The name 'Golden Bunch' is often treated as a common name for any strain within this species, rather than as a cultivar name. But if it is truly the specific cultivar, it should be the purest yellow. The species can otherwise be bicolored, either with more white to the petals, or bicolored with faint reddish brown ribs & a dash of magenta deep in the throat. It seems to me these less purely golden strains oughtn't be sold as 'Golden Bunch.' The species is also sometimes given the common name 'Cloth of Gold,' although this name more properly belongs to the closely related C. angustifolius.
A perfect & true 'Golden Bunch' blossom has no markings but is very bright & evenly colored, perhaps at most a little different shade of tangerine deep in the throat. The other yellow species we have tend to have markings on the outer petals at least. C. ancyrensis buds are an orangish-yellow yield-sign color, opening to an only slightly less intense yellow.
It is often a mere two or three inches tall, though ours have reached to five inches at tip of bud, & six inches isn't unlikely. There's a possibility the taller ones have at some point their past hybridized with C. angustifolius or some other yellow crocus. But I think ours got "too tall" & floppy their first year because they weren't getting enough sun so started "reaching." The first photo (early February, 2004) shows their floppiness; that year they only stood erect on the sunniest days. When we transplanted the bulbs in a sunnier garden, they were much smaller & more sturdily upright, as can be seen in the third photo below (mid-January, 2005).
Furthermore the blooms are rarely bigger than two inches wide & often only one-inch wide. But each bulb is multi-flowering, so ten bulbs can be a good start for a naturalizing drift, & will look substantial even for its first year. A single older mature corm that has found its conditions exceedingly favorable has been known to produce a dozen or even two-dozen flowers! Three per corm would be more ordinary, but four to six each wouldn't be unusual.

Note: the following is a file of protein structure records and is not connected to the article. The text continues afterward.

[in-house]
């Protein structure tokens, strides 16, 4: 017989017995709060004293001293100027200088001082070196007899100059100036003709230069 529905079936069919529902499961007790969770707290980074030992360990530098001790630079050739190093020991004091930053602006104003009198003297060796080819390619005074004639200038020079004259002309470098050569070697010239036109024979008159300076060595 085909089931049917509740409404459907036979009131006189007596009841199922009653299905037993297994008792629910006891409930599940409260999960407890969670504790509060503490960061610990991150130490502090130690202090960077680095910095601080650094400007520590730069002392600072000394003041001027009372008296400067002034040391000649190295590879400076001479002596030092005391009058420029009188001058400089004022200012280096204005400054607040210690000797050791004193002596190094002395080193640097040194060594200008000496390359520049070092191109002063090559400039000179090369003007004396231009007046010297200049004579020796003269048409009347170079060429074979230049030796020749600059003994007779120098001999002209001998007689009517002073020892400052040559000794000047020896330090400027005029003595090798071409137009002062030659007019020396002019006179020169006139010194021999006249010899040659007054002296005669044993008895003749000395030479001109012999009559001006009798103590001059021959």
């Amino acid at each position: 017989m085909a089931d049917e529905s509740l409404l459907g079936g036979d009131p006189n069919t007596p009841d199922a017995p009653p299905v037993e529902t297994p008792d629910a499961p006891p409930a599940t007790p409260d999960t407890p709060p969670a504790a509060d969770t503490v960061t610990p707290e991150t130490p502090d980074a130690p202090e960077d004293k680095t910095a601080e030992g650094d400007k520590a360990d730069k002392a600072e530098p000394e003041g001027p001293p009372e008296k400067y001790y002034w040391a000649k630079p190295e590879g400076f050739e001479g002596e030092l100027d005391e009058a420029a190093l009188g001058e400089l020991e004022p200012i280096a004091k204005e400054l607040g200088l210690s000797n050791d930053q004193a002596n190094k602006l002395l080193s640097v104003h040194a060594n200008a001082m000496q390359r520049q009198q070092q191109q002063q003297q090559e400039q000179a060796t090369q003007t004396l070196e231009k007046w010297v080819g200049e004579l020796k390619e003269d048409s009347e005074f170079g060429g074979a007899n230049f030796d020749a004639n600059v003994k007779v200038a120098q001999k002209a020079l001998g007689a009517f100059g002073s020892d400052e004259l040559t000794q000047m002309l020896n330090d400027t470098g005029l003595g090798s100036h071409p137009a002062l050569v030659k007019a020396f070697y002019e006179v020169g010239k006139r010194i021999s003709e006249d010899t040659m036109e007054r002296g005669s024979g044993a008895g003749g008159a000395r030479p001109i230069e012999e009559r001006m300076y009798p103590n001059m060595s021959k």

Not all the blooms open together, which ideally has the effect of extending the overall length of time it blooms. Despite this, alas, they sometimes have only a very brief flowering. Especially if a hard rain batterns them to their side, critters in the soil do away with those petals all too swiftly.
'Golden Bunch' prefers neutral to slightly alkaline soil, but ours have gotten by fine in acidic soil. We initially planted this drift at the foot of a Kiwi Vine, & mixed among them the more wholeheartedly reliable C. chrysanthus 'Blue Pearl,' a snow crocus flowers February & March. Just as 'Golden Bunch' was finishing off, 'Blue Pearl' took over the location, extending the presence of crocuses in that general spot. There is also a large drift of C. tommasinianus 'Whitewell Purple' close by, & these tiny hardy crocuses begin to flower shortly after the 'Blue Pearl.'
This mix seemed a good idea in theory, but C. ancyrensis needed more sun than did the others, so was lifted & moved as soon as it was done blooming. I did know they needed the most sun, but when the bulbs were planted in Autumn the spot by the kiwi vines seemed quite a sunny, but by January the sun was off at another angle so that when this crocus bursts forth, the sun was longer behind a Douglas Fir.
Full sun is best, especially in temperate zones, in order that it can have a hot dry summer dormancy, without which it might not naturalize. So too they may not naturalize without a sufficiently cold winter, as in an unseasonably warm winter they will be lovely midwinter bloomers the first year, but not apt to survive a second year without both a hot summer dormancy & cold winter dormancy.